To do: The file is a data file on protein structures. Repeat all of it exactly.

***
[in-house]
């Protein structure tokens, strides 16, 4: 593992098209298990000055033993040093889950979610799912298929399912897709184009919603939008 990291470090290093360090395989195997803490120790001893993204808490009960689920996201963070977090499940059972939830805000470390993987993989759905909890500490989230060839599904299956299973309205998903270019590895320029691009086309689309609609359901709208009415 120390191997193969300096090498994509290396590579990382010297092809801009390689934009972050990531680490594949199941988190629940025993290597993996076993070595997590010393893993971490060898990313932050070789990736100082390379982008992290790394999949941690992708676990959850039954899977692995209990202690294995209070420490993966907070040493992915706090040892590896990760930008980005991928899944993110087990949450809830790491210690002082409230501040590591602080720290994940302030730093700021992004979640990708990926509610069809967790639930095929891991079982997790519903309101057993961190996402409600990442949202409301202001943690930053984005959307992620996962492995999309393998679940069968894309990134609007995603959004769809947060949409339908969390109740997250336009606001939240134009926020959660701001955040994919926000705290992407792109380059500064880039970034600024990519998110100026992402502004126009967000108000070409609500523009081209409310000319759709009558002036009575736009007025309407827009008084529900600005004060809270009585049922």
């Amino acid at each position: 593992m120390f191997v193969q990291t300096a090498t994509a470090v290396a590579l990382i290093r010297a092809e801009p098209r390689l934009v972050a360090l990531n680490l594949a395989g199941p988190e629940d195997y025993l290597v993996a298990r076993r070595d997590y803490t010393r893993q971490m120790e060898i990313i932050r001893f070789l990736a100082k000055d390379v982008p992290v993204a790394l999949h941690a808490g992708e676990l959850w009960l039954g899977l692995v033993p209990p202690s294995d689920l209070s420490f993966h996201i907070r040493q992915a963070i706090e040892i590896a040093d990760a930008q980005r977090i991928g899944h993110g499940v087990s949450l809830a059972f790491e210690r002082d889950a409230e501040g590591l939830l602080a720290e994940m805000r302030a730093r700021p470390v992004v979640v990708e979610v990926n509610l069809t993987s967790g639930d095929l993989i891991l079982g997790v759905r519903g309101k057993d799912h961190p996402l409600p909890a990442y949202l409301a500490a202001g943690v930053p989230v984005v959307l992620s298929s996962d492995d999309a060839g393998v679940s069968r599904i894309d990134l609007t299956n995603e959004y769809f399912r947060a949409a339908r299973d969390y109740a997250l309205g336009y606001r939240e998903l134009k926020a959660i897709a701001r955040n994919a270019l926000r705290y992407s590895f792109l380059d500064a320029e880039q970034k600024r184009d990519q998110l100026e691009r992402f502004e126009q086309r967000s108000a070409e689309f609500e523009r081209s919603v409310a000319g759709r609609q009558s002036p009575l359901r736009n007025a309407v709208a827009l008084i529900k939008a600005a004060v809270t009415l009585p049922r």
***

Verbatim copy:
[in-house]
């Protein structure tokens, strides 16, 4: 593992098209298990000055033993040093889950979610799912298929399912897709184009919603939008 990291470090290093360090395989195997803490120790001893993204808490009960689920996201963070977090499940059972939830805000470390993987993989759905909890500490989230060839599904299956299973309205998903270019590895320029691009086309689309609609359901709208009415 120390191997193969300096090498994509290396590579990382010297092809801009390689934009972050990531680490594949199941988190629940025993290597993996076993070595997590010393893993971490060898990313932050070789990736100082390379982008992290790394999949941690992708676990959850039954899977692995209990202690294995209070420490993966907070040493992915706090040892590896990760930008980005991928899944993110087990949450809830790491210690002082409230501040590591602080720290994940302030730093700021992004979640990708990926509610069809967790639930095929891991079982997790519903309101057993961190996402409600990442949202409301202001943690930053984005959307992620996962492995999309393998679940069968894309990134609007995603959004769809947060949409339908969390109740997250336009606001939240134009926020959660701001955040994919926000705290992407792109380059500064880039970034600024990519998110100026992402502004126009967000108000070409609500523009081209409310000319759709009558002036009575736009007025309407827009008084529900600005004060809270009585049922």
């Amino acid at each position: 593992m120390f191997v193969q990291t300096a090498t994509a470090v290396a590579l990382i290093r010297a092809e801009p098209r390689l934009v972050a360090l990531n680490l594949a395989g199941p988190e629940d195997y025993l290597v993996a298990r076993r070595d997590y803490t010393r893993q971490m120790e060898i990313i932050r001893f070789l990736a100082k000055d390379v982008p992290v993204a790394l999949h941690a808490g992708e676990l959850w009960l039954g899977l692995v033993p209990p202690s294995d689920l209070s420490f993966h996201i907070r040493q992915a963070i706090e040892i590896a040093d990760a930008q980005r977090i991928g899944h993110g499940v087990s949450l809830a059972f790491e210690r002082d889950a409230e501040g590591l939830l602080a720290e994940m805000r302030a730093r700021p470390v992004v979640v990708e979610v990926n509610l069809t993987s967790g639930d095929l993989i891991l079982g997790v759905r519903g309101k057993d799912h961190p996402l409600p909890a990442y949202l409301a500490a202001g943690v930053p989230v984005v959307l992620s298929s996962d492995d999309a060839g393998v679940s069968r599904i894309d990134l609007t299956n995603e959004y769809f399912r947060a949409a339908r299973d969390y109740a997250l309205g336009y606001r939240e998903l134009k926020a959660i897709a701001r955040n994919a270019l926000r705290y992407s590895f792109l380059d500064a320029e880039q970034k600024r184009d990519q998110l100026e691009r992402f502004e126009q086309r967000s108000a070409e689309f609500e523009r081209s919603v409310a000319g759709r609609q009558s002036p009575l359901r736009n007025a309407v709208a827009l008084i529900k939008a600005a004060v809270t009415l009585p049922r």